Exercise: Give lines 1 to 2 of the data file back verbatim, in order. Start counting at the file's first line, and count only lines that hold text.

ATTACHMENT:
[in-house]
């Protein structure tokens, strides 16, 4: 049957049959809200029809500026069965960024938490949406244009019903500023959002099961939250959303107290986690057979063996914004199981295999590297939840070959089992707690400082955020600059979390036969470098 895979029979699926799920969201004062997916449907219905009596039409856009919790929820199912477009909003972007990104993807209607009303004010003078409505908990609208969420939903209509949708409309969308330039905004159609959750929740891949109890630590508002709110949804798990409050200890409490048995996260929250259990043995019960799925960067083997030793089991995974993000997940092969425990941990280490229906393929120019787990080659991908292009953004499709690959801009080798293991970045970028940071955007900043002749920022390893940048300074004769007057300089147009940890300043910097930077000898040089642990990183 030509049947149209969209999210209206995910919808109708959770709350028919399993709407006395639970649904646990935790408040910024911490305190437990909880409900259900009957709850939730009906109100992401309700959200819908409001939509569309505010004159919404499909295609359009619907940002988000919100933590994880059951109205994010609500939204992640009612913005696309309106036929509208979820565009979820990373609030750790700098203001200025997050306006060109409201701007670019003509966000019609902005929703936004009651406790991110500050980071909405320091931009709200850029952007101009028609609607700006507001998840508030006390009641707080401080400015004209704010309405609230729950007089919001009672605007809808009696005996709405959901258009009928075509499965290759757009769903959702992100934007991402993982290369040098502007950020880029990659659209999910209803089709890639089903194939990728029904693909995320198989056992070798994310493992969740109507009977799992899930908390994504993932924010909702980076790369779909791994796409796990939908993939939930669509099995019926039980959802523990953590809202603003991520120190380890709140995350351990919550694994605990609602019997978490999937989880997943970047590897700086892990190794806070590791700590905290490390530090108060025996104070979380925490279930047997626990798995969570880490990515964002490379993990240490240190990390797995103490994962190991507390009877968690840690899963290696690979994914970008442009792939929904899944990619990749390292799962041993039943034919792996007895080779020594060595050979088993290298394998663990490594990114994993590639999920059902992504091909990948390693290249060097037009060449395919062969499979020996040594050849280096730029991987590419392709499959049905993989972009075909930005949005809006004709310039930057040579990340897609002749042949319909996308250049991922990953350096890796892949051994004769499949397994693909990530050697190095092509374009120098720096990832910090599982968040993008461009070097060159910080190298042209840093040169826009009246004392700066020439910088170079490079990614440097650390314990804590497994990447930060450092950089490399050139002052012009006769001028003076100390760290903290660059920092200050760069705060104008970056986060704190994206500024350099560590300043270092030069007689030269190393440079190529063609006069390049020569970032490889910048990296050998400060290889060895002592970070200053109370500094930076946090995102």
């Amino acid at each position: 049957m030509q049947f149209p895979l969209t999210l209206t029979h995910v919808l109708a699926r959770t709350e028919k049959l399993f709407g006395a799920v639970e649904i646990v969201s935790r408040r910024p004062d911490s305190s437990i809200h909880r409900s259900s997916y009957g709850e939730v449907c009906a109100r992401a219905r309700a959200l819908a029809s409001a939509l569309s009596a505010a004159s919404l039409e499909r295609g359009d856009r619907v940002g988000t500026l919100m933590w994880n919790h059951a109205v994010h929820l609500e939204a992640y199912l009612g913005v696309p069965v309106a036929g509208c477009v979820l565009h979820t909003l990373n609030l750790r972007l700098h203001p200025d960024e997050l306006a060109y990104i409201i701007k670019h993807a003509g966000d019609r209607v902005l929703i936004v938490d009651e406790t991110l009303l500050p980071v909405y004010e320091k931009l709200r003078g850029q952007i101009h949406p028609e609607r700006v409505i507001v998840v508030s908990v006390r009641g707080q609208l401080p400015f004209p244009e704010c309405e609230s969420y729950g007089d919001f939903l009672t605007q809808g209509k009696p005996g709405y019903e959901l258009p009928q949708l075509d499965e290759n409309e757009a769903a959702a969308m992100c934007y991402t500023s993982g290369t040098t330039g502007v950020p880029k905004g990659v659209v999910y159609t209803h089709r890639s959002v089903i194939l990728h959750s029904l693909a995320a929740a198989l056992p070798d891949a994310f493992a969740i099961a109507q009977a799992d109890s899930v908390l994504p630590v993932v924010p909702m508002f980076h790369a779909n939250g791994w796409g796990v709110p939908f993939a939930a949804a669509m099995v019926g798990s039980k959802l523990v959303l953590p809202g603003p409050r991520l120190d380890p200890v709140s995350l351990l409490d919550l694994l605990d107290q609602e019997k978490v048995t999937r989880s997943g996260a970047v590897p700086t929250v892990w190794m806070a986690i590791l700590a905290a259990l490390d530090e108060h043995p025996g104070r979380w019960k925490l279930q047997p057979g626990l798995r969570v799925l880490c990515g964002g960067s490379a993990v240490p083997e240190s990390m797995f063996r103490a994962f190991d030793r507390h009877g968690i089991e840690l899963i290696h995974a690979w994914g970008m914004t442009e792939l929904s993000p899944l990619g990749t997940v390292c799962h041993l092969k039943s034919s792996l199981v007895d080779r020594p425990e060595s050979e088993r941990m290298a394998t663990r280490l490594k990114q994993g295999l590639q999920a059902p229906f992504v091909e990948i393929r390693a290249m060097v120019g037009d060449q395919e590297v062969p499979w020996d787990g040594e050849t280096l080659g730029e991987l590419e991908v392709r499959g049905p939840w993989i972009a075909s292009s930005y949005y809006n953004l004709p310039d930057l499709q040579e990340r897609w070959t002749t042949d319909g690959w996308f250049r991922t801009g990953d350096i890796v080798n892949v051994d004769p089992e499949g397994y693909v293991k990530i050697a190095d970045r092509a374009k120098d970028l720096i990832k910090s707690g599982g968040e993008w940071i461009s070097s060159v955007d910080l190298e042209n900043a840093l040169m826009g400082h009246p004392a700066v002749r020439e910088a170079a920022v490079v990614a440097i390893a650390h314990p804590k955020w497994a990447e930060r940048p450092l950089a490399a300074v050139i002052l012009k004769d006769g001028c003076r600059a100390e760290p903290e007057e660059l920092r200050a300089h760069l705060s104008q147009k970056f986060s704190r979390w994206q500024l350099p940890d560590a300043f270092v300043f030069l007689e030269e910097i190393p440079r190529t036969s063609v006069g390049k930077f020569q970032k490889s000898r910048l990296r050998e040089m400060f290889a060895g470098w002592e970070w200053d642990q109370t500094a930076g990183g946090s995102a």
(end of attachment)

[in-house]
């Protein structure tokens, strides 16, 4: 049957049959809200029809500026069965960024938490949406244009019903500023959002099961939250959303107290986690057979063996914004199981295999590297939840070959089992707690400082955020600059979390036969470098 895979029979699926799920969201004062997916449907219905009596039409856009919790929820199912477009909003972007990104993807209607009303004010003078409505908990609208969420939903209509949708409309969308330039905004159609959750929740891949109890630590508002709110949804798990409050200890409490048995996260929250259990043995019960799925960067083997030793089991995974993000997940092969425990941990280490229906393929120019787990080659991908292009953004499709690959801009080798293991970045970028940071955007900043002749920022390893940048300074004769007057300089147009940890300043910097930077000898040089642990990183 030509049947149209969209999210209206995910919808109708959770709350028919399993709407006395639970649904646990935790408040910024911490305190437990909880409900259900009957709850939730009906109100992401309700959200819908409001939509569309505010004159919404499909295609359009619907940002988000919100933590994880059951109205994010609500939204992640009612913005696309309106036929509208979820565009979820990373609030750790700098203001200025997050306006060109409201701007670019003509966000019609902005929703936004009651406790991110500050980071909405320091931009709200850029952007101009028609609607700006507001998840508030006390009641707080401080400015004209704010309405609230729950007089919001009672605007809808009696005996709405959901258009009928075509499965290759757009769903959702992100934007991402993982290369040098502007950020880029990659659209999910209803089709890639089903194939990728029904693909995320198989056992070798994310493992969740109507009977799992899930908390994504993932924010909702980076790369779909791994796409796990939908993939939930669509099995019926039980959802523990953590809202603003991520120190380890709140995350351990919550694994605990609602019997978490999937989880997943970047590897700086892990190794806070590791700590905290490390530090108060025996104070979380925490279930047997626990798995969570880490990515964002490379993990240490240190990390797995103490994962190991507390009877968690840690899963290696690979994914970008442009792939929904899944990619990749390292799962041993039943034919792996007895080779020594060595050979088993290298394998663990490594990114994993590639999920059902992504091909990948390693290249060097037009060449395919062969499979020996040594050849280096730029991987590419392709499959049905993989972009075909930005949005809006004709310039930057040579990340897609002749042949319909996308250049991922990953350096890796892949051994004769499949397994693909990530050697190095092509374009120098720096990832910090599982968040993008461009070097060159910080190298042209840093040169826009009246004392700066020439910088170079490079990614440097650390314990804590497994990447930060450092950089490399050139002052012009006769001028003076100390760290903290660059920092200050760069705060104008970056986060704190994206500024350099560590300043270092030069007689030269190393440079190529063609006069390049020569970032490889910048990296050998400060290889060895002592970070200053109370500094930076946090995102």